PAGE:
Strawberry garden care includes removing winter mulch, transplanting runner plants, and weeding around the plants.
Strawberry Garden Care
Strawberry garden care and spring strawberry garden clean up is an important part of raising strawberries. Whenever you plant a bed of strawberries, you can expect some clean up each year.
- Next, I weed the bed thoroughly. I’m always amazed at how prolific the weeds are around here. We had a mild winter in Virginia, and the strawberry bed grew an array of weeds. I removed big clumps of clover, grass and a bunch of the yucky stuff.
- My next step in spring strawberry garden clean up is to look for plants that need to be moved. Strawberries multiply by putting our runners called stolons. “Daughter” plants develop along the runners and set down roots. Each parent plant is called a mother plant. It’s safe to dig up the daughter plants in the spring and move to them to another, a less crowded section of the garden. Give your strawberries plenty of room and they’ll reward you with new plants to replace older ones that die out.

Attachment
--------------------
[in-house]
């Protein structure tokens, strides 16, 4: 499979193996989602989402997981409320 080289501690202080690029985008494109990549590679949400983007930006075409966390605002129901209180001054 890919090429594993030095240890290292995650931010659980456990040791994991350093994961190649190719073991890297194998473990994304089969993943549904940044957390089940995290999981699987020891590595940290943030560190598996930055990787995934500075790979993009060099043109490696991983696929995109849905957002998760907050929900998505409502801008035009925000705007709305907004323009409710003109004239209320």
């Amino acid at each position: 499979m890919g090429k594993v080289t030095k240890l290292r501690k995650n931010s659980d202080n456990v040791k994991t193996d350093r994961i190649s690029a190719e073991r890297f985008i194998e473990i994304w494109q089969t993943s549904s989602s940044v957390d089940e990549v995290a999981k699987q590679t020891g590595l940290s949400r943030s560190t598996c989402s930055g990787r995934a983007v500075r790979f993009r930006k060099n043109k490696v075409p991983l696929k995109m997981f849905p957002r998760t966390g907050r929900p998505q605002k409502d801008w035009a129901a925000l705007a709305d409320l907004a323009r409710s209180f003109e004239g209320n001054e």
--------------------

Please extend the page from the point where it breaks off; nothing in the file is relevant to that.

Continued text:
- Lastly, I fertilize my strawberries with a top dressing of compost. I mix it into the soil a bit and make sure to keep the plants well-watered throughout the spring. Good water supply ensures good berries, and my plants repay my work with abundant flowers. My mouth is already watering at the thought of the berries to come.
I planted ever-bearing strawberries here at Seven Oaks, which means I usually get smaller harvests from May through June and a second crop in the fall. The berries are smaller than the June-bearing kind, but I’m fine with that. I eat them raw, just washing them off and trimming the stems, and they’re always delicious. You don’t need any sugar when you grow your own strawberries!